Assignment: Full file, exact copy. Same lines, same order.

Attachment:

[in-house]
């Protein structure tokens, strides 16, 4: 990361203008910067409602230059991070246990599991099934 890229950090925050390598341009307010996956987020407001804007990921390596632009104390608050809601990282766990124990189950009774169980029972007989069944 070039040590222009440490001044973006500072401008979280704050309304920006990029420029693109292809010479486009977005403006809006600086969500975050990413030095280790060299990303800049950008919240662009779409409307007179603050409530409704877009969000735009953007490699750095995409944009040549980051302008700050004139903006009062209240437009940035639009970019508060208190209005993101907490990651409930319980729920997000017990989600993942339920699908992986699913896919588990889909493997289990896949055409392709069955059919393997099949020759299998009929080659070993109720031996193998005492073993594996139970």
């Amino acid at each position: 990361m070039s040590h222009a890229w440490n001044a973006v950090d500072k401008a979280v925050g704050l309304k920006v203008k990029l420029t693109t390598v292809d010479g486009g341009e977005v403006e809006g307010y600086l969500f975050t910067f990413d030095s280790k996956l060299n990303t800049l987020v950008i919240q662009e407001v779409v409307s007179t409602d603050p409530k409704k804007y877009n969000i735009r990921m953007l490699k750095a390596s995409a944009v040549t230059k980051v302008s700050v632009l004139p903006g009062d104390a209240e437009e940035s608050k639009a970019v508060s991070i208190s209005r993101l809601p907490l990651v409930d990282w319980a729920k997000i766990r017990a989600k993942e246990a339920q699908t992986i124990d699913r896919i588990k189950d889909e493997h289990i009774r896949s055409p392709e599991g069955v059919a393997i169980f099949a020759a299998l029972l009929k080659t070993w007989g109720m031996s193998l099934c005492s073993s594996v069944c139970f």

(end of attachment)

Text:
[in-house]
């Protein structure tokens, strides 16, 4: 990361203008910067409602230059991070246990599991099934 890229950090925050390598341009307010996956987020407001804007990921390596632009104390608050809601990282766990124990189950009774169980029972007989069944 070039040590222009440490001044973006500072401008979280704050309304920006990029420029693109292809010479486009977005403006809006600086969500975050990413030095280790060299990303800049950008919240662009779409409307007179603050409530409704877009969000735009953007490699750095995409944009040549980051302008700050004139903006009062209240437009940035639009970019508060208190209005993101907490990651409930319980729920997000017990989600993942339920699908992986699913896919588990889909493997289990896949055409392709069955059919393997099949020759299998009929080659070993109720031996193998005492073993594996139970």
């Amino acid at each position: 990361m070039s040590h222009a890229w440490n001044a973006v950090d500072k401008a979280v925050g704050l309304k920006v203008k990029l420029t693109t390598v292809d010479g486009g341009e977005v403006e809006g307010y600086l969500f975050t910067f990413d030095s280790k996956l060299n990303t800049l987020v950008i919240q662009e407001v779409v409307s007179t409602d603050p409530k409704k804007y877009n969000i735009r990921m953007l490699k750095a390596s995409a944009v040549t230059k980051v302008s700050v632009l004139p903006g009062d104390a209240e437009e940035s608050k639009a970019v508060s991070i208190s209005r993101l809601p907490l990651v409930d990282w319980a729920k997000i766990r017990a989600k993942e246990a339920q699908t992986i124990d699913r896919i588990k189950d889909e493997h289990i009774r896949s055409p392709e599991g069955v059919a393997i169980f099949a020759a299998l029972l009929k080659t070993w007989g109720m031996s193998l099934c005492s073993s594996v069944c139970f």